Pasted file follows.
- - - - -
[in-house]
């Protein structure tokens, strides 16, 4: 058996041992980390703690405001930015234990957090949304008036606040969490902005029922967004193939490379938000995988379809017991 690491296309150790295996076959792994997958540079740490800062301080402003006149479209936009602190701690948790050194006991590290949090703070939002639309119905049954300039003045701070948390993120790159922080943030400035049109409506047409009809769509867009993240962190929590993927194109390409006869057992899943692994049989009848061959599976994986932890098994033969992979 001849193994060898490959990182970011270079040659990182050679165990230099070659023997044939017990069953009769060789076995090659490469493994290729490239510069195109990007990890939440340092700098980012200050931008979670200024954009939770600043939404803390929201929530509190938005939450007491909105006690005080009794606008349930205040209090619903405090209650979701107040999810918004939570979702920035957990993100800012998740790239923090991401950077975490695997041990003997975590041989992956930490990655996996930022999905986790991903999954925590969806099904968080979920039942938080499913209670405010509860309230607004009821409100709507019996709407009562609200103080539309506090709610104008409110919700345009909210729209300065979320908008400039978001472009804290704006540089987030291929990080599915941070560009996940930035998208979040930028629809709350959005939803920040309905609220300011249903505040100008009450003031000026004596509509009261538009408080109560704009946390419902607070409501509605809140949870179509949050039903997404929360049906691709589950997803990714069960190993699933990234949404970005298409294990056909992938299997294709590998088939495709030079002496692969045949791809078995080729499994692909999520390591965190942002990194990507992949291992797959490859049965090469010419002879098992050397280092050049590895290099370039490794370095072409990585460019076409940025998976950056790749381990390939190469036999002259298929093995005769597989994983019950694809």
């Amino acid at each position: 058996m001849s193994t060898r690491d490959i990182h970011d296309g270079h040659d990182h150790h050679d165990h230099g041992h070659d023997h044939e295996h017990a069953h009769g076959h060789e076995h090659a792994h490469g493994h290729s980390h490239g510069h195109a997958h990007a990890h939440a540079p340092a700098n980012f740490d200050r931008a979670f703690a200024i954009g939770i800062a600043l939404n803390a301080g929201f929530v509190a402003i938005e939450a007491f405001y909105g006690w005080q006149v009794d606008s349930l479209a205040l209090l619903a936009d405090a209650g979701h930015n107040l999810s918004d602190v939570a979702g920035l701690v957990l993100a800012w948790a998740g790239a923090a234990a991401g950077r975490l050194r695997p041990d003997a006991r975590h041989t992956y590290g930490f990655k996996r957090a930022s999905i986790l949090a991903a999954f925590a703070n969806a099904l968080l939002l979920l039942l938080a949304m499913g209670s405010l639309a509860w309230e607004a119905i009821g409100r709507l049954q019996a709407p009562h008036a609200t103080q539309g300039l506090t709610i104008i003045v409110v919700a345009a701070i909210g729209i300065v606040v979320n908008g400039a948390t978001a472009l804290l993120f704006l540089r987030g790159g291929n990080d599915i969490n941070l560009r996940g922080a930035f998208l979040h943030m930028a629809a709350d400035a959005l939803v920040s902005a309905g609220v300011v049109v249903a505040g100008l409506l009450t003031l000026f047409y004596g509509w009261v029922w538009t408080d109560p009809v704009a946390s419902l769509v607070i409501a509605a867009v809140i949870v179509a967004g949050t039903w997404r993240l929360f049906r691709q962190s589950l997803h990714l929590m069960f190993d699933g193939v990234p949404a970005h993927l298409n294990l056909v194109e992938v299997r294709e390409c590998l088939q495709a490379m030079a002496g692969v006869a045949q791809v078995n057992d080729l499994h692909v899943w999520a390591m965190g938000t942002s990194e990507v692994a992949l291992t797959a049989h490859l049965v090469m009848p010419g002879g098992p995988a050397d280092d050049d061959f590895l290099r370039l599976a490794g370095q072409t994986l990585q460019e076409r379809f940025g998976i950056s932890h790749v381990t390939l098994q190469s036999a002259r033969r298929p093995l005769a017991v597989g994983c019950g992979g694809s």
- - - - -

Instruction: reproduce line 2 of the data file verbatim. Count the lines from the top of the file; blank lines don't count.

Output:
């Protein structure tokens, strides 16, 4: 058996041992980390703690405001930015234990957090949304008036606040969490902005029922967004193939490379938000995988379809017991 690491296309150790295996076959792994997958540079740490800062301080402003006149479209936009602190701690948790050194006991590290949090703070939002639309119905049954300039003045701070948390993120790159922080943030400035049109409506047409009809769509867009993240962190929590993927194109390409006869057992899943692994049989009848061959599976994986932890098994033969992979 001849193994060898490959990182970011270079040659990182050679165990230099070659023997044939017990069953009769060789076995090659490469493994290729490239510069195109990007990890939440340092700098980012200050931008979670200024954009939770600043939404803390929201929530509190938005939450007491909105006690005080009794606008349930205040209090619903405090209650979701107040999810918004939570979702920035957990993100800012998740790239923090991401950077975490695997041990003997975590041989992956930490990655996996930022999905986790991903999954925590969806099904968080979920039942938080499913209670405010509860309230607004009821409100709507019996709407009562609200103080539309506090709610104008409110919700345009909210729209300065979320908008400039978001472009804290704006540089987030291929990080599915941070560009996940930035998208979040930028629809709350959005939803920040309905609220300011249903505040100008009450003031000026004596509509009261538009408080109560704009946390419902607070409501509605809140949870179509949050039903997404929360049906691709589950997803990714069960190993699933990234949404970005298409294990056909992938299997294709590998088939495709030079002496692969045949791809078995080729499994692909999520390591965190942002990194990507992949291992797959490859049965090469010419002879098992050397280092050049590895290099370039490794370095072409990585460019076409940025998976950056790749381990390939190469036999002259298929093995005769597989994983019950694809």